I just spent about three hours drawing this awesome picture of my setup while eating ice cream.

The annoying problem I have is that in the kitchen, there is an AC unit sitting in the window, which does a great job, but only keeps the kitchen cool. The circulation in this apartment is horrible (no central air), so only the kitchen stays cool. The bedroom gets hot, but I don’t mind so much because by the time I go to bed I just open the window and turn on the ceiling fan and that’s usually enough to get me through the night. Plus, I’m sensitive to noise so I can’t get an AC unit in there.

Probably the most practical thing to do is to get another window AC unit for the living room since that’s where I spend most of my time when I’m at home. I’ve just been stubborn and don’t want to spend the money or install it, but dying from heat tends to change your mind about things like that.

Either way I still have the problem with poor circulation. The office and the bedroom both have ceiling fans that are almost always on full blast, and while it cools off a little, no air is moving from room to room. So I’m not sure how to solve that one.

Anyway, I’m open to ideas. In the meantime, suddenly work is the most exciting place to be. Now that’s pathetic.

charlie the unicorn ringtone

Okay, this is great. This morning at work we were talking about YouTube videos, and then cell phone ringtones, and we got the awesome idea — let’s make some ringtones from YouTube videos! Sweet!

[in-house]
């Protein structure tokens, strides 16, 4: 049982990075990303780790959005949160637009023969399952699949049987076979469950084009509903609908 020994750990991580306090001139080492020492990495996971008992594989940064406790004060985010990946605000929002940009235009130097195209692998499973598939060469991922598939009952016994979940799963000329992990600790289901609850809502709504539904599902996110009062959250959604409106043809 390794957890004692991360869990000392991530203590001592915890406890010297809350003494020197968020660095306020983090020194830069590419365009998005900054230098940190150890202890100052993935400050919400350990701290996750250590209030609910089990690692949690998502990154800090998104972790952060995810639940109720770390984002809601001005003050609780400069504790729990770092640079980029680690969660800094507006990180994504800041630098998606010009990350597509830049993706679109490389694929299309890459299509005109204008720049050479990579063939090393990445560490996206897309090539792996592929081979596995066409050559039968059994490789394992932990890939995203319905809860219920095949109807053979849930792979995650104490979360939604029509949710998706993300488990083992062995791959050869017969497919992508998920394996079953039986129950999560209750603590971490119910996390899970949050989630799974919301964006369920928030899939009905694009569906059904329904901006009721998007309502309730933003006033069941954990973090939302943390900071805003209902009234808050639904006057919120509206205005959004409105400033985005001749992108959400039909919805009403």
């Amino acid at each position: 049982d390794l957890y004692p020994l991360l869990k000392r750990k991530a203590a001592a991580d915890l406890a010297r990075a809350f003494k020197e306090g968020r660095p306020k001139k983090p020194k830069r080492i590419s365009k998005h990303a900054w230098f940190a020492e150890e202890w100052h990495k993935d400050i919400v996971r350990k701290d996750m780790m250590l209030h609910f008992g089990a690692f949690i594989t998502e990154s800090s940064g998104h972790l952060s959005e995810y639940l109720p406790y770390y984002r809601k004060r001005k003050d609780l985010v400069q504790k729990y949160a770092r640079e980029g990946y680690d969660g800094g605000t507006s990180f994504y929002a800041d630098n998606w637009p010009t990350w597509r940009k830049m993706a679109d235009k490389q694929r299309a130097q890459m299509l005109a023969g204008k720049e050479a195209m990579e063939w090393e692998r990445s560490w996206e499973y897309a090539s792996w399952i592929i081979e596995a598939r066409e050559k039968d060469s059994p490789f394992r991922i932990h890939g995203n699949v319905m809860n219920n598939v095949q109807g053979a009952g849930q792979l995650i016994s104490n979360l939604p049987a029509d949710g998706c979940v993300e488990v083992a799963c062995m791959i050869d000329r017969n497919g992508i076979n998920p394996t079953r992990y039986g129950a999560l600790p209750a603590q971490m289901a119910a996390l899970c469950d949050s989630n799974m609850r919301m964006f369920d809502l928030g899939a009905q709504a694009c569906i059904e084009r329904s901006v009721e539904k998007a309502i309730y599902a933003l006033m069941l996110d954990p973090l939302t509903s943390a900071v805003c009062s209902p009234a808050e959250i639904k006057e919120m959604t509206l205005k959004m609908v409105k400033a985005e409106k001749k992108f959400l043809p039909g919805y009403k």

So I downloaded the incomparable video Charlie the Unicorn, used audacity to cut out the Candy Mountain song, and then uploaded it to my cell phone with Bluetooth using my co-worker’s Mac. Freaking right on.

It’s a mecca of love, the candy cave!

Okay, so if you wanna know the technical details, here’s specifically what I did:

Download the youtube video using youtube-dl:

$ youtube-dl -b -t “http://youtube.com/watch?v=Q5im0Ssyyus”

Extract the audio to WAV format using MPlayer:

$ mplayer charlie_the_unicorn-Q5im0Ssyyus.mp4 -ao pcm:file=candy_mountain.wav

Edit the WAV file with Audacity, select the song portion, and export it to MP3 with a64 kbps bitrate. The start point was 2:26 and it’s 42 seconds in length

$ audacity candy_mountain.wav

And that was it! Instant ringtone goodness. :) Here’s the MP3.

kung fu panda

I just got back from watching Kung Fu Panda. It was awesome. I thought the trailer made it look pretty funny, but it did it no justice.

The animation was absolutely incredible, both in style and design. The fight scenes were pretty intense, too — for a kid’s movie that is — meaning, they actually *fight* and kick butt. Also, it was incredibly hilarious. I was laughing out loud about every 30 seconds.

I’m no good at reviews. I’d recommend going and seeing it though. :)

Actually, now that I think about it, one thing does come to mind.  The movie was filmed in scope instead of flat, and it added a real cinematic presence.  That is actually really rare for animated films, and A Bug’s Life is the only one I can think of off the top of my head that also has done that recently.

larrythecow.org reflux

Something else I’ve been meaning to do for a while, is get the main site up for the larrythecow.org domain since I started hosting stuff there other than planet. Today I got the idea that it might be fun to just have a page of resources of community pages that people are working on. So, that’s what I did.

If I missed anything, just let me know.